A team of post-90s railway conductors used freight trains to stabilize a bridge as flood waters raged underneath.
Two freight trains weighing a total 8,000 tons were placed on the steel Fujiang River Bridge on Wednesday to secure the structure as heavy rainfall pounded Southwest China's Sichuan Province, media reported.
"I felt like I was driving a train into the flood. The water was almost as high as the tracks. I was under a lot of pressure," said one of the four conductors.
Zhang Qiang, another conductor, said precision, skill and intense concentration were needed to pull off what was a six-hour operation before the waters receded.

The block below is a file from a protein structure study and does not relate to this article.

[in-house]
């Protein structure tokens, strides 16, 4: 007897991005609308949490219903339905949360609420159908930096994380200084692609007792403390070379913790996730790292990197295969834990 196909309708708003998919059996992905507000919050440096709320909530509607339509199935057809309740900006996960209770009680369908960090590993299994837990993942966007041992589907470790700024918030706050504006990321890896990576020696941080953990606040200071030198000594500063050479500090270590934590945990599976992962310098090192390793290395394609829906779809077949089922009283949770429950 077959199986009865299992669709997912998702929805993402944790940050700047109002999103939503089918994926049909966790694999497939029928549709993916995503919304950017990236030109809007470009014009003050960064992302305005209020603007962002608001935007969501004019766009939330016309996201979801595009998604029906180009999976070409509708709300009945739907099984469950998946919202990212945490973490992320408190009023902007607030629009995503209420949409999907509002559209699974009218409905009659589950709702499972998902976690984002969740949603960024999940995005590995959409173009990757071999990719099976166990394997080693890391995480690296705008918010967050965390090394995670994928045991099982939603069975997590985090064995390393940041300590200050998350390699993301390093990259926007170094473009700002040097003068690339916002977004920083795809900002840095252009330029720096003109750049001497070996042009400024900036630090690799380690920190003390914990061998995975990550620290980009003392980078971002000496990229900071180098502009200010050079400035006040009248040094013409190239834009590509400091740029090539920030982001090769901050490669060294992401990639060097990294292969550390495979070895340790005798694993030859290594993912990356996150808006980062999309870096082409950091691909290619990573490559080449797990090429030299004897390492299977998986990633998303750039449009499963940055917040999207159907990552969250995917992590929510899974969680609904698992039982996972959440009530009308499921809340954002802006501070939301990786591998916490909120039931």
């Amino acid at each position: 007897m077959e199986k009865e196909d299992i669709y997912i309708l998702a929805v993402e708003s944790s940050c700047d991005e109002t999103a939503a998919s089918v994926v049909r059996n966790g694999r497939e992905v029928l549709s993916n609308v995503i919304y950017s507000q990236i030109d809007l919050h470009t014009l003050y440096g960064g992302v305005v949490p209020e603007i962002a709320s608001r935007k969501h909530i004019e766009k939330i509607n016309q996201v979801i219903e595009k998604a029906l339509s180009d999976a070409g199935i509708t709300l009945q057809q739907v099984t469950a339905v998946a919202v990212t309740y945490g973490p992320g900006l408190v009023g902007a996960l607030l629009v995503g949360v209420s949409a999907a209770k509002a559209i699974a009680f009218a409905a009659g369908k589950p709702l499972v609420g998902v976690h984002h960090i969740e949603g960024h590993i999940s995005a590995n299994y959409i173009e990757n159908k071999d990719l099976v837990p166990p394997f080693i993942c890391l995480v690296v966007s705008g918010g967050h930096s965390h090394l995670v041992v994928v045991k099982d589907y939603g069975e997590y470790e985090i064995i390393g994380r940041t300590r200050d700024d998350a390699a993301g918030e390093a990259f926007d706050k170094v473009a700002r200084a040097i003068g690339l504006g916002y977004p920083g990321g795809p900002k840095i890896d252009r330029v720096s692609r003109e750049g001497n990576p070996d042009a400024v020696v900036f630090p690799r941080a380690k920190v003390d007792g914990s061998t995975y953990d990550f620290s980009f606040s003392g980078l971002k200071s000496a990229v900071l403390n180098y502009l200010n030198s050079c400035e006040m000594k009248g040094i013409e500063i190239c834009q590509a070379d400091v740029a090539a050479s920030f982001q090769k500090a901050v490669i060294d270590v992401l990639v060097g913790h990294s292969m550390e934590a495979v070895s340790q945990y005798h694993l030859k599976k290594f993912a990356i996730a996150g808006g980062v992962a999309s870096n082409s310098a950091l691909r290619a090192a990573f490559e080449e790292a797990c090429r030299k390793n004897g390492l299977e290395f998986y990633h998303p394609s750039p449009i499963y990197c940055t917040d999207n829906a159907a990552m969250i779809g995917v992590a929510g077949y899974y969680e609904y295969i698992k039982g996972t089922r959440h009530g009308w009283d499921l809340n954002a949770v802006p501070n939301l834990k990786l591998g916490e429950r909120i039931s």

"At the time I couldn't think about fear or the possible dangers. Afterwards, I did feel afraid because the bridge could have collapsed at any time," said Qiang.
"But even this was the case, I still would have accepted the challenge."
Railway authorities said this was the first time such a method was used since the bridge was built in 1953.